Peter Bernstein, Vice President firstname.lastname@example.org, 312-431-1540 x1515
RCF has previously published its recession scorecard, tracking which economic variables were pointing toward growth and which pointed to decline. Our last scorecard, released in May, showed virtually all variables point to recession which is not surprising given that the National Bureau of Economic Research (NBER) declared that the economic expansion ended in February.
With the economy in recession, RCF debuts its Recovery Scorecard, tracking the extent to which key economic variables have rebounded from their lowest levels. Given the fast-changing nature of the U.S. economy, we limit our analysis to monthly data and therefore do not at this time include quarterly measures such as real GDP or corporate profits. As more of these quarterly values are released, RCF will include them in our recovery scorecard.
Notes and methodology: All data are seasonally adjusted monthly values. For economic variables #1, 2, 3, 10, 11, 12, 14, 15, 16, June 2020 is the latest data available. For economic variables #4,5,6,7,8,9,13, July 2020 is the latest data available. Example calculation for economic variable #1, real income less government transfers fell 8.4% from its February value to its low point in April. Most of the variables in the table hit their low values in April. In the latest available report (June), the variable was 5.8% below its February value. Therefore, it has recovered 31% of the loss. Data Sources: #1, 2, 3, 12, 13: Bureau of Economic Analysis; #4, 5, 6, 7, 8: Bureau of Labor Statistics; #9: U.S. Employment and Training Administration; #10: Federal Reserve; #11: Bureau of the Census; #14, 15: Bureau of the Census and U.S. Department of Housing and Urban Development, #16: National Association of Realtors.
Summarizing the data, we find that labor market measures (i.e., wages, employment, unemployment) have recovered about 40% of their losses. New unemployment claims have shown a greater recovery but that is mostly because the increase from February to April was record-shattering. Consumer spending and vehicle sales have recovered most of their losses, owing to a large degree to the massive influx of government aid that has keep household incomes from falling as much as workers’ earnings. Exports have shown the smallest recovery as the COVID-19 pandemic has crushed global economic activity. The unweighted average recovery of our 16 variables is 45% meaning that we are not quite half-way recovered from the sharpest and deepest recession in U.S. history.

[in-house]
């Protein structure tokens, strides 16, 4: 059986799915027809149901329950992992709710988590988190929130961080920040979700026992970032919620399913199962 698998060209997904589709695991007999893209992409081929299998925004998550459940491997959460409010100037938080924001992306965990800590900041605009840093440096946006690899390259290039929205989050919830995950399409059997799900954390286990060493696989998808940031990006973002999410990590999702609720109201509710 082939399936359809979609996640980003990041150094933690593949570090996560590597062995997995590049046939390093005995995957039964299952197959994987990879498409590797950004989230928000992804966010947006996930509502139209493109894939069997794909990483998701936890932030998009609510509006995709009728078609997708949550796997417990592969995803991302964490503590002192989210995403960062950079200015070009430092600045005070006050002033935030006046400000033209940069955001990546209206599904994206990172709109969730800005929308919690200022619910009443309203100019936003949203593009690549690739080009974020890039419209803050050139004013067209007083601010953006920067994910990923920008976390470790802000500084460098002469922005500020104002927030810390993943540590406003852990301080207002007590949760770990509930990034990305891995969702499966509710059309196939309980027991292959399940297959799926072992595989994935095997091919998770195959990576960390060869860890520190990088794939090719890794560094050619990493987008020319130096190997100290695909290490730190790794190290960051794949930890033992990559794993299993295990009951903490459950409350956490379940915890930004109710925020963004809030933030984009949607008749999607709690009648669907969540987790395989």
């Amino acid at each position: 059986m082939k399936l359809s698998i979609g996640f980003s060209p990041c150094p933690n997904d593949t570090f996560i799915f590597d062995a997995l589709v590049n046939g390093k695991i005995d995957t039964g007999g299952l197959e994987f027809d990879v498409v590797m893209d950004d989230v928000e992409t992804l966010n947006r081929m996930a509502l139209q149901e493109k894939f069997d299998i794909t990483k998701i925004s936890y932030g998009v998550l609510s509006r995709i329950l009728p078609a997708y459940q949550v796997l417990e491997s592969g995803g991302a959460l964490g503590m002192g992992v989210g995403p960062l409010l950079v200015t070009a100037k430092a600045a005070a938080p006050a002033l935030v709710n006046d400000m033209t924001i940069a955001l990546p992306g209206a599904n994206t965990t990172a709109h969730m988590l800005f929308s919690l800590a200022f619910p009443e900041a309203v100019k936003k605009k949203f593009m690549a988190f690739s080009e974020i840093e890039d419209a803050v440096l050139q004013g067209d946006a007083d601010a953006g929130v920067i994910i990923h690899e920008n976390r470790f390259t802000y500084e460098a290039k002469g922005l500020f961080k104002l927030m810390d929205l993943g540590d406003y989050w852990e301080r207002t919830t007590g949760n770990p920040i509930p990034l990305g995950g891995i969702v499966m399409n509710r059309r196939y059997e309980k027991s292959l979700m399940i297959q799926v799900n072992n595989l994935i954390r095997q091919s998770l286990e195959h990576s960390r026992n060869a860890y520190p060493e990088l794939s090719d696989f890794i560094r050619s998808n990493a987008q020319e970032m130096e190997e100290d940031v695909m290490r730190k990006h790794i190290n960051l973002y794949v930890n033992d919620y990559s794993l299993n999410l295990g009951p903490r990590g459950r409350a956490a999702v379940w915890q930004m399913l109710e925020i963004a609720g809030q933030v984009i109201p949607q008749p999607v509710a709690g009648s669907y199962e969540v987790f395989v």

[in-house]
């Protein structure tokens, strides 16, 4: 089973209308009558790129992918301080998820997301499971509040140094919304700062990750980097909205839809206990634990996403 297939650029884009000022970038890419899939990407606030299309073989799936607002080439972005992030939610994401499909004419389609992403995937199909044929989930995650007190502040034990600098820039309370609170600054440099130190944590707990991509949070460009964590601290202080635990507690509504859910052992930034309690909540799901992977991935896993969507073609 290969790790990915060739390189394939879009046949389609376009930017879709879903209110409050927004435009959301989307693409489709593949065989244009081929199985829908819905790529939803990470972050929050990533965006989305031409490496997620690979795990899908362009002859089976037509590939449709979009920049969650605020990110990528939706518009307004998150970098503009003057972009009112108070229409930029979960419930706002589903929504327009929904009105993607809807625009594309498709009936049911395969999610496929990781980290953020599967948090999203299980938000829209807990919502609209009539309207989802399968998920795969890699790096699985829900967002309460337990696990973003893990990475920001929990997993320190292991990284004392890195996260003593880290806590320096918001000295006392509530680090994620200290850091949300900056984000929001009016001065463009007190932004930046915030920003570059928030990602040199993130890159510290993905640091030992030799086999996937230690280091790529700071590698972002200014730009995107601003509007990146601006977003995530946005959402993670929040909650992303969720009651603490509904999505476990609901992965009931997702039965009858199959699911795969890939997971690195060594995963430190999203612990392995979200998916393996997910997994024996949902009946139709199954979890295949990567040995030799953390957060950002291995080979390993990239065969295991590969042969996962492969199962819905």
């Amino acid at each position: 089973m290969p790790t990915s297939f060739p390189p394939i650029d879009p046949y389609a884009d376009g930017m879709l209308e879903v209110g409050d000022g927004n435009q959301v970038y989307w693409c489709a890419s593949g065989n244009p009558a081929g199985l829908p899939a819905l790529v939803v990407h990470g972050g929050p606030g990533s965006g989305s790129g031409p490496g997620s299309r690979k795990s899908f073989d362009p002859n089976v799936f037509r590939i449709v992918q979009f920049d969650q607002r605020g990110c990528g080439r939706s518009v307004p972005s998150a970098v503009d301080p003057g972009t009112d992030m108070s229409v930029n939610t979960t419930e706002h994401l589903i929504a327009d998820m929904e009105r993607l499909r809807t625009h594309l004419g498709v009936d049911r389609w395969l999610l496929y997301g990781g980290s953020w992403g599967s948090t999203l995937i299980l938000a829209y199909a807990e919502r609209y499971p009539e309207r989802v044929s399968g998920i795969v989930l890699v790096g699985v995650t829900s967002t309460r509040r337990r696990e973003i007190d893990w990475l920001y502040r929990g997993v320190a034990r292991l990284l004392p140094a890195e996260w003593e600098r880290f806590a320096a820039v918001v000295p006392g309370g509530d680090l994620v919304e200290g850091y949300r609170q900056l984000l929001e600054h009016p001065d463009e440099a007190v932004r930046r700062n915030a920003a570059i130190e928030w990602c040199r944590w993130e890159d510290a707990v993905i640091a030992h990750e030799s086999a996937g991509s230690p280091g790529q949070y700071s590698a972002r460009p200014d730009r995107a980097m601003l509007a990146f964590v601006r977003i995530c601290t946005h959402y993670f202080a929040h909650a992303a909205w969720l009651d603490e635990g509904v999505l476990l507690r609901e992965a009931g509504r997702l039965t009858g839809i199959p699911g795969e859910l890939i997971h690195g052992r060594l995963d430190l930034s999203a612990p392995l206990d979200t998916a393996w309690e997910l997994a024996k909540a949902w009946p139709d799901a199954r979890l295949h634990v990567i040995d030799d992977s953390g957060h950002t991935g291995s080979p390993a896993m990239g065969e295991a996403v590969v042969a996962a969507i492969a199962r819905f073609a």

A Note on NBER Definitions of Recessions and Expansions
Contrary to popular thinking, U.S. recessions are not defined by two consecutive quarters of economic decline. Instead, the designation of the onset of a recession is determined on a monthly basis by the National Bureau of Economic Research (NBER). The NBER looks at a host of economic measures to determine when the economy peaked (expansion ended) and when the recession began. The NBER determined that the longest economic expansion in U.S. history ended in February 2020.
The NBER will conduct a similar analysis to determine when the current recession has ended, and another expansion has begun. But here it is important to understand that the NBER definition of the beginning of an expansion is when the preponderance of economic data have turned positive, even if they remain well below their pre-recession peaks. For example, the NBER could eventually determine that the recession has already ended since most economic variables have begun to improve from their recession lows. Consider the unemployment rate, in February it was 3.5% and by April it had risen to 14.7%, an increase of 11.2 percentage points. By July, the unemployment rate had fallen to 10.2%., 6.7 percentage points above the February level. The NBER might conclude that the decline in the unemployment rate is evidence that the recession has ended, yet many people would consider an unemployment rate of over 10 percent to show an economy mired in recession.
The distinction, then, is that the NBER looks at changes in the direction of unemployment (going down) whereas many people would reasonably look at the absolute level of unemployment (still very high). Neither measure is entirely right or entirely wrong. Taken together they provide a picture of the state of the economy. RCF’s Recovery Scorecard is more in line with the comparison of levels. Thus, we show an economy which is less than half-way recovered from the recession whereas the NBER might conclude that this level of recovery is evidence that the recession has ended.